The Joy of Teaching – An Evan-Moor Blog

Sharing creative ideas and lessons to help children learn

An Introduction to Yoga in the Classroom

| 1 Comment

Girl doing yoga breathing

Bringing yoga to the classroom offers a new kind of education for teachers and students alike. Yoga in the school setting has grown at a fast pace over the past decade. According to Karma Carpenter, founder and director of the Association of School Yoga and Mindfulness, this is largely due to the collaborative efforts of child-yoga and mindfulness training organizations. These organizations are proving through research that yoga leads to academic achievement, positive behavior, and physical and mental well being of students. These groups form the International Association of School Yoga and Mindfulness, a non-profit organization dedicated to bringing mindful education into the classroom for the benefit of PreK-12 students of all abilities, economic backgrounds, and cultures.

The purpose of yoga in the classroom is to focus the mind of the student to be better able to receive or retain information. Benefits of yoga in the classroom include:

  • A positive environment, linking learning to movement
  • Builds self-esteem by honoring students’ individual learning styles
  • Reduces test anxiety through simple relaxation techniques and improves concentration before testing
  • Relaxes and de-stresses students for improved learning

How to Begin

  1. Choose the purpose—Yoga may be used for relaxation before a test, to start off a class with improved focus, or as a time of physical activity, depending on your students’ needs.Boy doing yoga breathing
  1. Begin with breathing exercises—Bringing the focus to the breath is necessary to calm the mind. Essentially, yoga is the science of linking breath and movement to bring you to the present moment. If your students can begin to understand this basis of yoga, yoga can be done anywhere, at any time. For the purposes of this blog, sitting and standing will be the focus for incorporating yoga into the classroom. Yoga can also be adapted for children with disabilities, simply linking movement to breath.
  1. Begin sitting in a chair—The students should close their eyes for this exercise and listen to your direction. Simply closing the eyes offers the students the ability to listen to the sound of your voice for verbal direction without the use of sight.
  • Take a deep breath in as the arms move overhead, reaching towards the sky.
  • Exhale and bring the arms back down to the lap.
  • Inhale a longer, slower breath and reach the arms back to the sky at a slower pace, coordinating the movement of the arms with the breath.
  • Hold the breath at the top of the inhale for a count of three.
  • Exhale and bring the arms back to the lap at a slow pace with a slow breath.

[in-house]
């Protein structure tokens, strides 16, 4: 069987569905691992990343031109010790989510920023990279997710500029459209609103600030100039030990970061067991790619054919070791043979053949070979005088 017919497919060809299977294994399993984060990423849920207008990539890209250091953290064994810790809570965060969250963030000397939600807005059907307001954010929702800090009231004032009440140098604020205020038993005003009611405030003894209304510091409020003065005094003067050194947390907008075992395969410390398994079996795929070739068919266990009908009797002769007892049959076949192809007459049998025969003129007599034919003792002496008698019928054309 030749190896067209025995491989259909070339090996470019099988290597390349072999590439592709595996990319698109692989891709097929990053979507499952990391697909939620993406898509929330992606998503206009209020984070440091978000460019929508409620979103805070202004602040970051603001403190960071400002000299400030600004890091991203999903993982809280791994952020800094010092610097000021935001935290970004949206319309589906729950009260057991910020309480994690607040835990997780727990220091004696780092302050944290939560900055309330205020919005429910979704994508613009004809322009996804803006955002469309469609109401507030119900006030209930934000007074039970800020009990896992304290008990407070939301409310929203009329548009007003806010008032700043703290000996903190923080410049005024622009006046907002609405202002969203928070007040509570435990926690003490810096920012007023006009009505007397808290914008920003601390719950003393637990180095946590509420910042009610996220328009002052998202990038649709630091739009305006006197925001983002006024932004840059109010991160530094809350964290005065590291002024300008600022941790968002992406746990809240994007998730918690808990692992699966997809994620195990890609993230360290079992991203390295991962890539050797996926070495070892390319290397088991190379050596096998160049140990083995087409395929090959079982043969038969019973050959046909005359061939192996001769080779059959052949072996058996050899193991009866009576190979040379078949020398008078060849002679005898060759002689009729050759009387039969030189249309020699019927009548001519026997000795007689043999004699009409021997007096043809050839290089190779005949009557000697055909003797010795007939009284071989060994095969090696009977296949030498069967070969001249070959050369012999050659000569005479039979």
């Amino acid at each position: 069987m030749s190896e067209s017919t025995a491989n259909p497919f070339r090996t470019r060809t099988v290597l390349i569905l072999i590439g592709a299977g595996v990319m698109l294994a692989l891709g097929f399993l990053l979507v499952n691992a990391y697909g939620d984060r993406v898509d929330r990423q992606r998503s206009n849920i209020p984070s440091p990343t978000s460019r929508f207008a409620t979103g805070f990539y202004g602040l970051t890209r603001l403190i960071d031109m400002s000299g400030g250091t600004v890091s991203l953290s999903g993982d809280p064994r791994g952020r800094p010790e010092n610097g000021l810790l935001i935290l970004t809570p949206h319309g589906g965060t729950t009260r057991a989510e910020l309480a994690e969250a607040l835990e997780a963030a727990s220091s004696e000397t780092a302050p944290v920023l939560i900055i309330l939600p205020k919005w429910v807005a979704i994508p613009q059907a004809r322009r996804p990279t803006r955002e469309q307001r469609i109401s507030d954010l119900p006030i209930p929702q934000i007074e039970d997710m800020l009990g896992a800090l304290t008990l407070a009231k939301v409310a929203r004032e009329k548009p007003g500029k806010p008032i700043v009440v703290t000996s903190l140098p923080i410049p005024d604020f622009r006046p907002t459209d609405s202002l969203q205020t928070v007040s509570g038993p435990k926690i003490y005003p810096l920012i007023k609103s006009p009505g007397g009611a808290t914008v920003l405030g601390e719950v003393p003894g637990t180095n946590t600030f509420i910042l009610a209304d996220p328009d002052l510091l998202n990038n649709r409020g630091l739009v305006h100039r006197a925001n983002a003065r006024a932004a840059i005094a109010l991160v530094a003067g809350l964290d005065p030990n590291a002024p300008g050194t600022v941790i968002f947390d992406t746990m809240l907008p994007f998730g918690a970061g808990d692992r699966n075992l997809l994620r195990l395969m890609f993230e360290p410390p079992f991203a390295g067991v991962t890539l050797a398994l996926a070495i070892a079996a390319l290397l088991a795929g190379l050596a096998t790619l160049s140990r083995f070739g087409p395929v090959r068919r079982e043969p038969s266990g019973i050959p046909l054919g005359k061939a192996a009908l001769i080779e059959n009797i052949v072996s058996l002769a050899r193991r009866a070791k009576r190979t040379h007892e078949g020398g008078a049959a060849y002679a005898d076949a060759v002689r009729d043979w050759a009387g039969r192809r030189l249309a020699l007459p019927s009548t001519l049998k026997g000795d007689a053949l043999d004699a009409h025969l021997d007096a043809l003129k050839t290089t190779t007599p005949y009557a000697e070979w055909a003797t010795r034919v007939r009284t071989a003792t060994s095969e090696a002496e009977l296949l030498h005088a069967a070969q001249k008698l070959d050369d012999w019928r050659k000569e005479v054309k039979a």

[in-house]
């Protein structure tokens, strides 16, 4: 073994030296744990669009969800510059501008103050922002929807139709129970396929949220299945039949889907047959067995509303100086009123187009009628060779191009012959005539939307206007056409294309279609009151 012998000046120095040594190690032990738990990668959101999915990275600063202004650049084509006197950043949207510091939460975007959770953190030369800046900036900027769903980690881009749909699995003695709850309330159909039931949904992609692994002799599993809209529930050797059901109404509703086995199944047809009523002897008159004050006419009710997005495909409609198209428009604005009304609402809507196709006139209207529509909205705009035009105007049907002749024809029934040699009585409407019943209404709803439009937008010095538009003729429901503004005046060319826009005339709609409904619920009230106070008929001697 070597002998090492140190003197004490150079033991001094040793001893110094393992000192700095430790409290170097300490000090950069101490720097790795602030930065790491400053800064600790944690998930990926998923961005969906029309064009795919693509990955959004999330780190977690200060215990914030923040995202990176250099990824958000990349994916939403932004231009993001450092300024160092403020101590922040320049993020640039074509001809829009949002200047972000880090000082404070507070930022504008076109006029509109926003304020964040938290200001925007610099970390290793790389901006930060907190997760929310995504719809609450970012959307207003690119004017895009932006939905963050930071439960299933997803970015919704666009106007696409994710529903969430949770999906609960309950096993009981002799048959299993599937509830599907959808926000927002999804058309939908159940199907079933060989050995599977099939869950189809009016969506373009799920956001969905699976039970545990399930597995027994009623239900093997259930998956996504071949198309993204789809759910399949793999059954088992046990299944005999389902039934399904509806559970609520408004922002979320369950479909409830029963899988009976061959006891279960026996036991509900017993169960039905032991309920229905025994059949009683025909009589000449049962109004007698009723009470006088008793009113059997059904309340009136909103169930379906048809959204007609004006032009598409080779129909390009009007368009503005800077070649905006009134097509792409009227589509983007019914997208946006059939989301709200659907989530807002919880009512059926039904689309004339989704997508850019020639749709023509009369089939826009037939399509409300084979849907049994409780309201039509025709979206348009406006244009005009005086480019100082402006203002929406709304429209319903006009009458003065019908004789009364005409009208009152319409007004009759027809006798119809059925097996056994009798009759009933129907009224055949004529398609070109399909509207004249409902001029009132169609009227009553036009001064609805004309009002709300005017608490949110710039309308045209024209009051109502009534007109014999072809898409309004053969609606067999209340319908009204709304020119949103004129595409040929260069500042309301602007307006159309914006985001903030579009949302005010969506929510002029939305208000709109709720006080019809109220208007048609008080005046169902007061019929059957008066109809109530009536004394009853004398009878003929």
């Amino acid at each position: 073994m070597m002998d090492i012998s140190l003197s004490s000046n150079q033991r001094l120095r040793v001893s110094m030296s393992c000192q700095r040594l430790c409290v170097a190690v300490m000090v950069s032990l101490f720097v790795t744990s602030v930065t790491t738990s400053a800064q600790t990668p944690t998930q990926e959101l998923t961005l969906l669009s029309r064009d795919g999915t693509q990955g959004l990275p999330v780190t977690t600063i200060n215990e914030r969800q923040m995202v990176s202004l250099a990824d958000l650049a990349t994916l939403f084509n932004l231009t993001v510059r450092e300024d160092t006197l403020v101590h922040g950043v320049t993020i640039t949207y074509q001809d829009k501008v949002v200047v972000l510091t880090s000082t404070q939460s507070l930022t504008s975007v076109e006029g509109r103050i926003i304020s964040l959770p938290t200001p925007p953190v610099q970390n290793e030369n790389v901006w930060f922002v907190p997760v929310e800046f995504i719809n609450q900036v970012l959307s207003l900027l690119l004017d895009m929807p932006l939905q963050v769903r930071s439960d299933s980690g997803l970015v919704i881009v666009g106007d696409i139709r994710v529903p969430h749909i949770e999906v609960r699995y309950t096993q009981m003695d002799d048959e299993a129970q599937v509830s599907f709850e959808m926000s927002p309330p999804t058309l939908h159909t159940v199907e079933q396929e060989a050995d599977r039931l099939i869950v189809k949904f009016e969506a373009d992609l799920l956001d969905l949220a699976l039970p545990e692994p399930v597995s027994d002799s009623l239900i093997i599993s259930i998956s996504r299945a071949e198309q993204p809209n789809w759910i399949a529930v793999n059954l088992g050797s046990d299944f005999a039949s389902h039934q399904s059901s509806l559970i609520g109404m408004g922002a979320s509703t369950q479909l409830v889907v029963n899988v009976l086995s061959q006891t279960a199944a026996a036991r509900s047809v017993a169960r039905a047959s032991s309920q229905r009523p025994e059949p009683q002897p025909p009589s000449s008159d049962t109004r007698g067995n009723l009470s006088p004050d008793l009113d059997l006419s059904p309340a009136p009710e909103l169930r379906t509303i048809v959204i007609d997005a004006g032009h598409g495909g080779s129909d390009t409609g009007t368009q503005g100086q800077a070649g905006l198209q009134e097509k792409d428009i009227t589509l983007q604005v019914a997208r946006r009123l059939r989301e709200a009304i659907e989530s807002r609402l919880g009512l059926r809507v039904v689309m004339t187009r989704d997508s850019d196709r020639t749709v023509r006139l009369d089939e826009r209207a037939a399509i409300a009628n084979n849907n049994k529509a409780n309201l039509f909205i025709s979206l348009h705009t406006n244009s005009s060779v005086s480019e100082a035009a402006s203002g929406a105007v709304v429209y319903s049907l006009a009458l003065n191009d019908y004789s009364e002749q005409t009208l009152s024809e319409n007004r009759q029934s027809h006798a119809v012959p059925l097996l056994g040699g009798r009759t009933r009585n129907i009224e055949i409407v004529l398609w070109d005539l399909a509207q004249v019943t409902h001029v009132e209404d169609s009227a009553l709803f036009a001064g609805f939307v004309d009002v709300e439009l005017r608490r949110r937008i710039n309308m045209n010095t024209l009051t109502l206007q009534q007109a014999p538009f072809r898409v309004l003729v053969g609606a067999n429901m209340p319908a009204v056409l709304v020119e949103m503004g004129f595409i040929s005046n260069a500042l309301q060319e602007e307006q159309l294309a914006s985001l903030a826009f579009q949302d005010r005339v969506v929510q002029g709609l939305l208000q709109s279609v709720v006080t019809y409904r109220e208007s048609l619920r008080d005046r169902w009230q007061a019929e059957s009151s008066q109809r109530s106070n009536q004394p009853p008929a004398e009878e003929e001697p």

• Hold for a count of three.
  • Repeat several times, fully linking breath with movement.
  1. Boy doing yoga stretchingMove to standing with feet apart—The students will begin holding their hands together over their heads.
  • Have students inhale deeply, count to three, and swing their arms down in front of them, bending forward at the waist until their hands are between their knees.
  • Encourage the students to breathe out of their mouth to exhale as they fold forward, making an “Ahhh!” sound or a grunting noise. The goal is to release tension and stimulate the nervous system.
  • This is called “the breath of joy” and can be repeated several times.
  1. Finish seated at a desk—The students should close their eyes again with their hands on their knees or lap.
  • Focus on the breath; begin to relax the eyes, the eye socket and the jaw.
  • Allow the lips to part slightly and the tongue to rest at the base of the mouth.
  • Have the students inhale and say to themselves the word “peace.”
  • Have the students exhale and say to themselves the word “joy.”

Feel free to measure the effects or improvements in the classroom from these exercises and share with other teachers. There are a large number of resources out there to support your success with yoga in the classroom.

Another organization that is making a difference in the classroom through yoga is Headstand, a San Francisco-based non-profit organization that works to combat toxic stress in disadvantaged K–12 students through mindfulness, yoga, and character education in the classroom.  Headstand offers K–12 school programming, teacher training, and consulting on how to integrate social and emotional wellness strategies through mindfulness and yoga in school.

Having a healthy body and mind is important for the development of children. At all grade levels, students have shown improved academic and behavioral performance when yoga has been introduced in the school. Do your homework and see what you can come up with for your own curriculum. Most importantly, enjoy the exploration and the effects of a tangible stress-relief tool through yoga.

Contributing Writer

Image of blog contributor Leslie EdsallLeslie Edsall loves to work with people to simplify the noise and develop healthier habits through nutrition, yoga and self care. She is a Certified Health Coach, Health Education Specialist and Registered Yoga Teacher. Leslie offers a variety of online and in-person health coaching programs, teaches yoga, runs workshops in the DC area and leads wellness retreats. To learn more about Leslie visit:

Share on FacebookEmail this to someoneShare on Google+Tweet about this on TwitterShare on LinkedInPin on Pinterest

One Comment

  1. What a great way to begin a class session, as well as a workday. Thank you for the guidance!

Leave a Reply

Required fields are marked *.